Arts » Books

Thick than blood

A murder mystery wrapped in the human genome



From the first sentence to the last, some books read as though they were written with a movie deal in mind. The themes are torn from the headlines, the scenes written with a cup of intrigue, several hearty dashes of sex, a few shakes of evil, and a bowl full of adrenaline-pumping action that culminates with the good guys emerging victorious.

Neil McMahon’s thriller, Blood Double, is one of these books. But don’t get me wrong, this does not mean it is not a satisfying, kick-in-the-pants read perfect for an afternoon at the beach. If his characters were not quirky and interesting, if the stakes were not based on a complex and fascinating contemporary issue, then the book would no doubt be abandoned on a sandy towel long before the barbecue is raging. This is not the case.

What makes Blood Double a compelling read—and what would make it a box office hit in the movie theatres—is due in large part to Carroll Monks, the attending physician in the emergency room where the action starts off. The star of McMahon’s debut novel, Twice Dying, ER doctor and medical investigator Monks is not too perfect. Like the rest of us, he is flawed. He has a temper he’s been working to control for the last few decades, he tends to drink too much, and because he was once attacked by a knife-wielding psychopath he often suffers from nightmares he can’t chase away. Though at times—even with his short list of flaws—he seems too good to be true, he does come across as a man who means well. He wants a relationship with his daughter who, now in her first year of medical school, he only knows from the perspective of their weekend visits. He wants to find love again, and has the charm and patience to do so…and maybe get it right this time. And above all else, he wants to bring the truth to light. He’s not the kind of guy who can turn a blind eye to any sort of trouble, even if it extends well beyond the ER.

Like any good thriller, the action of Blood Double starts immediately. A tiny Asian woman in spike heels and thick makeup rushes into the ER. Gesturing wildly, she points to a white man on the ground just outside the hospital entrance who is being given mouth-to-mouth resuscitation by an Asian man. Nothing too unusual in a day in the life of the ER. But then the Asian woman and man vanish, just like that. And when the man is revived, he is nervous and refuses to reveal his identity. Unlike most of the junkies who hit the ER, the mystery patient is dressed in expensive clothes and jewelry. He demands to be discharged and, against Monks’ medical advice, is soon whisked away in a limo.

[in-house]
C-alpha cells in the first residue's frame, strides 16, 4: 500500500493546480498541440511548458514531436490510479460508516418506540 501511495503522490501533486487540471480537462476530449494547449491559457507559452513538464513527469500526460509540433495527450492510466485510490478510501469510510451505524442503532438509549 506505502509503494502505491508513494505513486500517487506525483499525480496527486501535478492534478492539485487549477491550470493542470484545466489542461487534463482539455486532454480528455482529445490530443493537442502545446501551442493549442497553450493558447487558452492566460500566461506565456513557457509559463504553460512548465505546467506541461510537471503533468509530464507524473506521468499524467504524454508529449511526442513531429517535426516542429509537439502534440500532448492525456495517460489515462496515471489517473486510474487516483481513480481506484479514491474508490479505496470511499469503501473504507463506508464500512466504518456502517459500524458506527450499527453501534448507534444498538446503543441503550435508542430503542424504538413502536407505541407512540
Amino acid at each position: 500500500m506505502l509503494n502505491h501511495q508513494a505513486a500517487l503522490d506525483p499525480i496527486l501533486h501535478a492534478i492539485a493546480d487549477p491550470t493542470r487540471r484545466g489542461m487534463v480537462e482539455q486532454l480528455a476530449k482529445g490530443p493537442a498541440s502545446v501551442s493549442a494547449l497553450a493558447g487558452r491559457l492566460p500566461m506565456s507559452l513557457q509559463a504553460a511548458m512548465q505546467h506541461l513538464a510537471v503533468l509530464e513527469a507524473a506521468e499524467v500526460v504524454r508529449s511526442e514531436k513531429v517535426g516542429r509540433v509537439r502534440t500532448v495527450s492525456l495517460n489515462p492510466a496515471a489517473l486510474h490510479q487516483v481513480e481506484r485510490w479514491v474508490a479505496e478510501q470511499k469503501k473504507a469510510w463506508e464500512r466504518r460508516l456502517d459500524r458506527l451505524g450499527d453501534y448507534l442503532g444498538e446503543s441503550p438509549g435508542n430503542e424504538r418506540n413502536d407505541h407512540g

Stephanie, Monks’ daughter, who happened to be “observing” at the ER that day, insists that the man was Lex Rittenour, the computer wunderkind of a company on the eve of an IPO and the launch of a software program that will change the face of science forever. In a nutshell, Lex Rittenour has created a computer program that works off the recently mapped human genome, offering a sweeping diagnostic test for potential diseases and birth defects. Advocates and critics know that once such a program is out there for public consumption, there is no going back. It would be a genetics breakthrough that involved huge sums of money and power but which also epitomized the influence on human life. Along with its scientific leaps and bounds would come the threat of discrimination, abuse of power, and the creation of a master race.

Within an hour of the limo’s departure, a mysterious fire breaks out at the other end of the hospital in a conference room, close to where the lab is located. Stephanie, again in the right place at the right time, happens to see two “firemen” go into the lab. Soon, the lab explodes and the blood samples from the ER are missing, one of which belonged to the well-dressed John Doe. No time is wasted: Scene by scene, we witness murders—attempted and completed. We learn about illegal aliens sold into slavery and prostitution. We discover unspeakable acts regarding babies being aborted in the name of science. And we see the widespread abuse of street and pharmaceutical drugs and lives disposed of like dirty IV needles.

McMahon weaves his story well. We have a litany of bad guys, body guards, and hit men. We have the sympathetic and beautiful company doctor who Monks immediately falls for, but can he trust her? We have the rich wunderkind, trying to escape from or make amends with the fact that he “created a monster.” And we have Monks himself, the reluctant investigator who dodges bullets, lies, and doubts to bring the truth to light.

Like any good thriller, we gasp at the frequency of greed wrapping its insidious fingers around many a neck then, moments later, cheer when the weak suddenly become strong.

By the end, all the strands are untangled. The good guys are safe and vindicated while the bad are off to get what they deserve. The guy gets the girl, the girl gets the guy. We finish the book—or leave the theatre—with a giddy sense that all’s well that ends well, even if in the backs of our minds we know that somewhere along the way the story was based on fact.

Add a comment